10/02/2012 Europe and you: waste, biocides, food wastage and the priorities of the European Parliament

Every week, gives the highlights of what the European Union has been doing for you, your rights, your health and your daily life. Recently, the European Commission has expressed its desire to create employment in the waste management sector, the European Parliament has been working on regulation of biocides and calling for action on food waste while European citizens want the European Parliament focus on addressing poverty and exclusion.

Waste as an employment generator

The European Commission published a study on waste management in the European Union in order to encourage Member States to implement the related EU legislation in an efficient manner. If this legislation was correctly applied, the savings would be in the region of €72 billion per year. In addition, 400,000 extra jobs are expected to be created in this sector by 2020; there are already 2.4 million people working in the sector.

A lack of controls and know-how are among the reasons that the legislation is being badly applied which in turn enable illegal waste treatment operations to flourish. Another reason is the practice of resorting to landfill rather than treating waste as a resource. A Data Centre on Waste aiming to provide better quality date and systematic follow-up on how the legislation is being applied, was recently set up by Eurostat.

Currently, the Roadmap to a resource-efficient Europe and the thematic strategy on the prevention and recycling of waste encourages economic and legal measures such as taxes, banning landfills, extension of the producer liability systems and setting up payment systems based on volume of waste.

2013, European year of the fight against food waste ?

MEPs have adopted an own-initiative report calling on the Council, the Commission, the Member States and stakeholders in the food chain to deal with the problem of food waste. The commission and the Member States should exchange best practice, promote public awareness campaigns, invest in methods to reduce waste and encourage agri-food producers, wholesalers, shops, distribution chains, public authorities and NGOs  to become more involved in the fight against waste.  Labelling with two expiry dates (a sell by date and a best before date) as well as promotional sales of products that are damaged or nearing expiration would be effective ways to prevent waste upstream.

Every year in Europe, up to 50% (according to some estimates) of healthy and edible food is wasted all along the food chain and thus becomes waste. The production of food waste in Europe is thought to be about 89 million tonnes, i.e. 179kg, per person every year. If no preventive measures are put in place, food waste is expected to rise to about 126 million tonnes (a rise of 40%) by 2020. MEPs are calling on the Council and Commission to declare 2013 “European year against food waste”.

Stricter controls on biocides

Household disinfectant, pesticides, insecticides, anti-fouling paints for ships and material preservatives i.e. all chemical products for eliminating damaging organisms (insects, bacteria, microbes etc.) can be harmful to human and animal health as well as to the environment.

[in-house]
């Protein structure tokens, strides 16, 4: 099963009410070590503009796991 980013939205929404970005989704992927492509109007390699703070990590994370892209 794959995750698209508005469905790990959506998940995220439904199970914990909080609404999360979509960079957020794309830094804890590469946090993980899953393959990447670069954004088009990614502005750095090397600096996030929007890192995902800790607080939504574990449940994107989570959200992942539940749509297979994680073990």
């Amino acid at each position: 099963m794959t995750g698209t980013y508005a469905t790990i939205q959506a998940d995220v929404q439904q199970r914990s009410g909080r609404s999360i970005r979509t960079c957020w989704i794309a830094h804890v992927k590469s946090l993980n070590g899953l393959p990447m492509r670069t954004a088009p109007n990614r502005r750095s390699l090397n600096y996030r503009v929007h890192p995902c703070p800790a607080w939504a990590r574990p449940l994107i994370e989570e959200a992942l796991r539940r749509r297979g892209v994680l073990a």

In order to limit the risks related to using these products, on January 19th MEPs voted in favour of stricter controls on biocides as well as simplifying the approval process for companies wishing to market these products. According to the provisional agreement with the Council, the most dangerous substances (particularly carcinogens) that affect genes along with hormones which have toxic effects on reproduction would be banned.

Furthermore, the existing approval procedures would be simplified for companies giving the possibility for new biocides to be put on the market sooner than is currently the case. Recognising approvals between Member States will also be facilitated. Companies will have to share their data in order to avoid duplicating experiments on animals. The rules on biocides are expected to enter into force in 2013 and will be directly applied by Member States.

What are the European Parliament’s priorities in 2012 ?

According to a recent Eurobarometer survey, the European Parliament should prioritise fighting poverty and social exclusion. This is the opinion of half of European citizens who consider coordinating economic, budgetary and fiscal policy to be the second highest priority (with a significant increase in responses within the Eurozone – 42% +13). On the other hand, certain policies that are not directly associated with the current crisis have seen a significant decrease such as the fight against climate change, agricultural policy, the fight against terrorism and immigration policy.

What’s more, 40% of Europeans would like more information from the European Parliament on possible ways to deal with the crisis. In the current context, the image of the European Parliament is not evolving in a positive way as is the case for other European institutions, parliaments and national governments. 26,594 European citizens aged 15 and over took part in the survey.

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